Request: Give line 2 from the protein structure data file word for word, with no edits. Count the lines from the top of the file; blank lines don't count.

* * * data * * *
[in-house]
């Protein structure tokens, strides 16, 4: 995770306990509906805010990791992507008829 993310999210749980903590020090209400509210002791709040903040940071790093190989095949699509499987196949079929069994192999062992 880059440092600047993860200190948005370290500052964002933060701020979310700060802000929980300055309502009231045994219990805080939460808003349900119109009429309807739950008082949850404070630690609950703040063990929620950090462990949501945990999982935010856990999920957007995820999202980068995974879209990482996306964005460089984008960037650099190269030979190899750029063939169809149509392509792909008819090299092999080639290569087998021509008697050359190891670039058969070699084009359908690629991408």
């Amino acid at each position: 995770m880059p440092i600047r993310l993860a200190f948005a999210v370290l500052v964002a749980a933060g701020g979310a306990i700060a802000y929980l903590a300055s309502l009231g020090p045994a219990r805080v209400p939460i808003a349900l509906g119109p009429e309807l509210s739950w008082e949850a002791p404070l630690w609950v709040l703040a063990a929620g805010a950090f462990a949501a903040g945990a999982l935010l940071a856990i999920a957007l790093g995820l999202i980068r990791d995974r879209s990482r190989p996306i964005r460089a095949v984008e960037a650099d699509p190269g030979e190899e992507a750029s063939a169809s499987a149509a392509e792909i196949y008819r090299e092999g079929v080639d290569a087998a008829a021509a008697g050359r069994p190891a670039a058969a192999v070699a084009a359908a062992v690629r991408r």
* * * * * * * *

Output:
């Protein structure tokens, strides 16, 4: 995770306990509906805010990791992507008829 993310999210749980903590020090209400509210002791709040903040940071790093190989095949699509499987196949079929069994192999062992 880059440092600047993860200190948005370290500052964002933060701020979310700060802000929980300055309502009231045994219990805080939460808003349900119109009429309807739950008082949850404070630690609950703040063990929620950090462990949501945990999982935010856990999920957007995820999202980068995974879209990482996306964005460089984008960037650099190269030979190899750029063939169809149509392509792909008819090299092999080639290569087998021509008697050359190891670039058969070699084009359908690629991408």